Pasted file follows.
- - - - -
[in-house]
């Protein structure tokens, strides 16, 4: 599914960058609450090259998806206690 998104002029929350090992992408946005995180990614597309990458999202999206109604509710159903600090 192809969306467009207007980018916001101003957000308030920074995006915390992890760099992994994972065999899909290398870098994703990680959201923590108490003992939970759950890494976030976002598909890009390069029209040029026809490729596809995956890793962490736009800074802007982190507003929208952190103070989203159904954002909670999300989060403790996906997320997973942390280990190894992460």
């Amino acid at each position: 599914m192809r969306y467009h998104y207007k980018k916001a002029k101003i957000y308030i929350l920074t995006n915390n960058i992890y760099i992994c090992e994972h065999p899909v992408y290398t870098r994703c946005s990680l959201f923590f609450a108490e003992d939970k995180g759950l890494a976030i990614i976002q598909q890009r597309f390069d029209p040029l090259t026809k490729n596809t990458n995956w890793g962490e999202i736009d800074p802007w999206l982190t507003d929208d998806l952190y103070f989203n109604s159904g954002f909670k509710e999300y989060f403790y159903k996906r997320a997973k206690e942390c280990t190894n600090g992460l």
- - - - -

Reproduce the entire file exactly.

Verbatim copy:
[in-house]
């Protein structure tokens, strides 16, 4: 599914960058609450090259998806206690 998104002029929350090992992408946005995180990614597309990458999202999206109604509710159903600090 192809969306467009207007980018916001101003957000308030920074995006915390992890760099992994994972065999899909290398870098994703990680959201923590108490003992939970759950890494976030976002598909890009390069029209040029026809490729596809995956890793962490736009800074802007982190507003929208952190103070989203159904954002909670999300989060403790996906997320997973942390280990190894992460």
């Amino acid at each position: 599914m192809r969306y467009h998104y207007k980018k916001a002029k101003i957000y308030i929350l920074t995006n915390n960058i992890y760099i992994c090992e994972h065999p899909v992408y290398t870098r994703c946005s990680l959201f923590f609450a108490e003992d939970k995180g759950l890494a976030i990614i976002q598909q890009r597309f390069d029209p040029l090259t026809k490729n596809t990458n995956w890793g962490e999202i736009d800074p802007w999206l982190t507003d929208d998806l952190y103070f989203n109604s159904g954002f909670k509710e999300y989060f403790y159903k996906r997320a997973k206690e942390c280990t190894n600090g992460l």